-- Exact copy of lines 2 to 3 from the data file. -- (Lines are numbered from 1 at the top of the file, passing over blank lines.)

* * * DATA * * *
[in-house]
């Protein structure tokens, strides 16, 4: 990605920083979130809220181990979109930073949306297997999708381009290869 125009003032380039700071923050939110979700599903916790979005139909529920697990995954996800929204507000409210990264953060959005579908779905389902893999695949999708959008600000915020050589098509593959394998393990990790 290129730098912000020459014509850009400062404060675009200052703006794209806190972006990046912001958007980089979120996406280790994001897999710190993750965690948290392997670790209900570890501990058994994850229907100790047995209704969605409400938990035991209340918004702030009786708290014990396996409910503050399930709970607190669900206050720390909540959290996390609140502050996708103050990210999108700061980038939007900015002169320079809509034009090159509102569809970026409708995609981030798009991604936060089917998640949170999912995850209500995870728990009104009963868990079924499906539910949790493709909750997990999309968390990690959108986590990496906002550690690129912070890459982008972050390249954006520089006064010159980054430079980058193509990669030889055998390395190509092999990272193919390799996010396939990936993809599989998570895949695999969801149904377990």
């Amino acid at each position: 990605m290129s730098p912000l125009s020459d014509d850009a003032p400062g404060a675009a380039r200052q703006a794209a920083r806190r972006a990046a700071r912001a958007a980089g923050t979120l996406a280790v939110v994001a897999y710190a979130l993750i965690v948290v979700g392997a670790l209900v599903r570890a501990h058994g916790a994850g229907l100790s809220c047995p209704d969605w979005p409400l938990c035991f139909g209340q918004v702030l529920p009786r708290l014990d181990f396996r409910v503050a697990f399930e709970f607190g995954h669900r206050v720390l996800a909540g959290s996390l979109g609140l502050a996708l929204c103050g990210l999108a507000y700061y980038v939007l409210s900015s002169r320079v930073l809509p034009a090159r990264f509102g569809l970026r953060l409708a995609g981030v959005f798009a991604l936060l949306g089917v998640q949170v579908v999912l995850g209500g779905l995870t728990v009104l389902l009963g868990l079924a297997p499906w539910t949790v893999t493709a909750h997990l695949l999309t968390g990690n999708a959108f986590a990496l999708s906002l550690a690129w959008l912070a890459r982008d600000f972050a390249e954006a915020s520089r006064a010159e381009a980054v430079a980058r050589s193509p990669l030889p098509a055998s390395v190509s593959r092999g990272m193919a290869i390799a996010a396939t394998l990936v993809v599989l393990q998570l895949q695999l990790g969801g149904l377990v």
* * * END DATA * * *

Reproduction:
């Protein structure tokens, strides 16, 4: 990605920083979130809220181990979109930073949306297997999708381009290869 125009003032380039700071923050939110979700599903916790979005139909529920697990995954996800929204507000409210990264953060959005579908779905389902893999695949999708959008600000915020050589098509593959394998393990990790 290129730098912000020459014509850009400062404060675009200052703006794209806190972006990046912001958007980089979120996406280790994001897999710190993750965690948290392997670790209900570890501990058994994850229907100790047995209704969605409400938990035991209340918004702030009786708290014990396996409910503050399930709970607190669900206050720390909540959290996390609140502050996708103050990210999108700061980038939007900015002169320079809509034009090159509102569809970026409708995609981030798009991604936060089917998640949170999912995850209500995870728990009104009963868990079924499906539910949790493709909750997990999309968390990690959108986590990496906002550690690129912070890459982008972050390249954006520089006064010159980054430079980058193509990669030889055998390395190509092999990272193919390799996010396939990936993809599989998570895949695999969801149904377990």
């Amino acid at each position: 990605m290129s730098p912000l125009s020459d014509d850009a003032p400062g404060a675009a380039r200052q703006a794209a920083r806190r972006a990046a700071r912001a958007a980089g923050t979120l996406a280790v939110v994001a897999y710190a979130l993750i965690v948290v979700g392997a670790l209900v599903r570890a501990h058994g916790a994850g229907l100790s809220c047995p209704d969605w979005p409400l938990c035991f139909g209340q918004v702030l529920p009786r708290l014990d181990f396996r409910v503050a697990f399930e709970f607190g995954h669900r206050v720390l996800a909540g959290s996390l979109g609140l502050a996708l929204c103050g990210l999108a507000y700061y980038v939007l409210s900015s002169r320079v930073l809509p034009a090159r990264f509102g569809l970026r953060l409708a995609g981030v959005f798009a991604l936060l949306g089917v998640q949170v579908v999912l995850g209500g779905l995870t728990v009104l389902l009963g868990l079924a297997p499906w539910t949790v893999t493709a909750h997990l695949l999309t968390g990690n999708a959108f986590a990496l999708s906002l550690a690129w959008l912070a890459r982008d600000f972050a390249e954006a915020s520089r006064a010159e381009a980054v430079a980058r050589s193509p990669l030889p098509a055998s390395v190509s593959r092999g990272m193919a290869i390799a996010a396939t394998l990936v993809v599989l393990q998570l895949q695999l990790g969801g149904l377990v």